Hydrogels are materials that are commonly used in everyday objects such as contact lenses or diapers, in order to control humidity. However, chemical engineers have now developed a new technology based on thermosensitive nanoparticles (nano-hydrogels) to use these materials in the field of biomedicine, as an alternative to achieve controlled release of anticancer drugs.

When scientists play with Lego: A new creative version of pinned insect manipulator

Posted: 05 Feb 2015 09:31 AM PST

Who said scientists are not creative? Biologists have proved such statements wrong with the invention of a creative, functional and most importantly quite cheap pinned insect manipulator made entirely of Lego pieces to help them face the challenges of mass digitization of museum specimens.

Survival of the fittest: Evolution continues despite low mortality and fertility rates in modern world

Posted: 05 Feb 2015 09:30 AM PST

Charles Darwin's theory on evolution still holds true despite lower mortality and fertility rates in the modern world, according to new research.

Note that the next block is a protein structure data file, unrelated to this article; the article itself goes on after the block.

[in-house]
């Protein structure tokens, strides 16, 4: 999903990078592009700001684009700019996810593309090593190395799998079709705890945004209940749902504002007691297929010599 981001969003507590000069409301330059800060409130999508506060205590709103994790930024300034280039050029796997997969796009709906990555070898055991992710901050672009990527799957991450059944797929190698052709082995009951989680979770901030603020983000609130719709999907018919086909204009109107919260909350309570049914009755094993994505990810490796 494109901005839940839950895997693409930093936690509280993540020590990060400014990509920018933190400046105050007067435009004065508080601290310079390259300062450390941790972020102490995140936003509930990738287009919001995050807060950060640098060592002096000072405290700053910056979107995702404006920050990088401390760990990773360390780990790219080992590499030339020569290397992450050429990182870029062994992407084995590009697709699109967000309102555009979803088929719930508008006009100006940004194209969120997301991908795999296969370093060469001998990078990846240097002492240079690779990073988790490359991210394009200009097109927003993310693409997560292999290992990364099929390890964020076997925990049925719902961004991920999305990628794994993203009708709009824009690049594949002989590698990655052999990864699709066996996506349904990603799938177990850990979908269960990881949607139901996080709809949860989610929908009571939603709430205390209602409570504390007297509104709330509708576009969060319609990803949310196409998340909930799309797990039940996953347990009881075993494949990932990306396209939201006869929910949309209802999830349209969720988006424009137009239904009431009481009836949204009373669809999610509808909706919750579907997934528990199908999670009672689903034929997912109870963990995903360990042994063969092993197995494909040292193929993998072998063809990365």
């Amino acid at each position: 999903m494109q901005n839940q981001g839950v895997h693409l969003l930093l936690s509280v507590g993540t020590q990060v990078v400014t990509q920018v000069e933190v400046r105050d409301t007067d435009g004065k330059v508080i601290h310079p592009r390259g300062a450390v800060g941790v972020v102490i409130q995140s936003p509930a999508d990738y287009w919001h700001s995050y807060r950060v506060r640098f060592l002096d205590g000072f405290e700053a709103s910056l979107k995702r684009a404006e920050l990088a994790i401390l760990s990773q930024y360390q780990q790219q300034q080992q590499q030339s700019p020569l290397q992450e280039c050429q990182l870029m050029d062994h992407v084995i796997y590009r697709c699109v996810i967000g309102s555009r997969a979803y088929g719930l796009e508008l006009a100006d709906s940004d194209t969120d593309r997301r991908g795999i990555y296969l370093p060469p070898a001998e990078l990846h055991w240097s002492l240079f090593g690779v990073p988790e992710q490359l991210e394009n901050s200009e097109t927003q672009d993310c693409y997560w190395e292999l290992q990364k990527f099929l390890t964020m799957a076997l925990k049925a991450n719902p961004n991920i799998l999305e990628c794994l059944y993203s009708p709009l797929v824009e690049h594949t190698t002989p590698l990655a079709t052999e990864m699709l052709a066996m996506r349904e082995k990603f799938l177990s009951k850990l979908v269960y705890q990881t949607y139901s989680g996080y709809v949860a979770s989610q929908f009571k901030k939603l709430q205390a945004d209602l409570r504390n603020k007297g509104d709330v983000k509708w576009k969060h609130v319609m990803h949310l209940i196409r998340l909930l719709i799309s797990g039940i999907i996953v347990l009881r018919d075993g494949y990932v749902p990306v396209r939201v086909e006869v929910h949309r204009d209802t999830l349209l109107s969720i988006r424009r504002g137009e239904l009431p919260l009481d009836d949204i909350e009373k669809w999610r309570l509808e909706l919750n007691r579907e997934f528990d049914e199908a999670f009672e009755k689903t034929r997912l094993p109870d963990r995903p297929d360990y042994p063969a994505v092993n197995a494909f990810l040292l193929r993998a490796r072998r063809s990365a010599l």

Closer look at flawed studies behind policies used to promote 'low-carbon' biofuels

Posted: 05 Feb 2015 09:27 AM PST

Nearly all of the studies used to promote biofuels as climate-friendly alternatives to petroleum fuels are flawed and need to be redone, according to a researcher who reviewed more than 100 papers published over more than two decades.

Youth hockey brain imaging study suggests early marker for concussion damage

Posted: 05 Feb 2015 08:18 AM PST

As a pediatric neuropsychiatrist Dr. James Hudziak believes in the benefits of ice hockey and other sports for kids. Athletic activities help build organizational skills, improve motor and emotional control, reduce anxiety and boost confidence. Now, though, he is looking into the potential dangers of ice hockey for young athletes.

Acute psychological stress reduces ability to withstand physical pain

Posted: 05 Feb 2015 08:18 AM PST

A new study finds that acute psychosocial stress has a dramatically deleterious effect on the body's ability to modulate pain. The researchers found that although pain thresholds and pain tolerance seemed unaffected by stress, there was a significant increase in pain intensification and a decrease in pain inhibition capabilities.

No comments: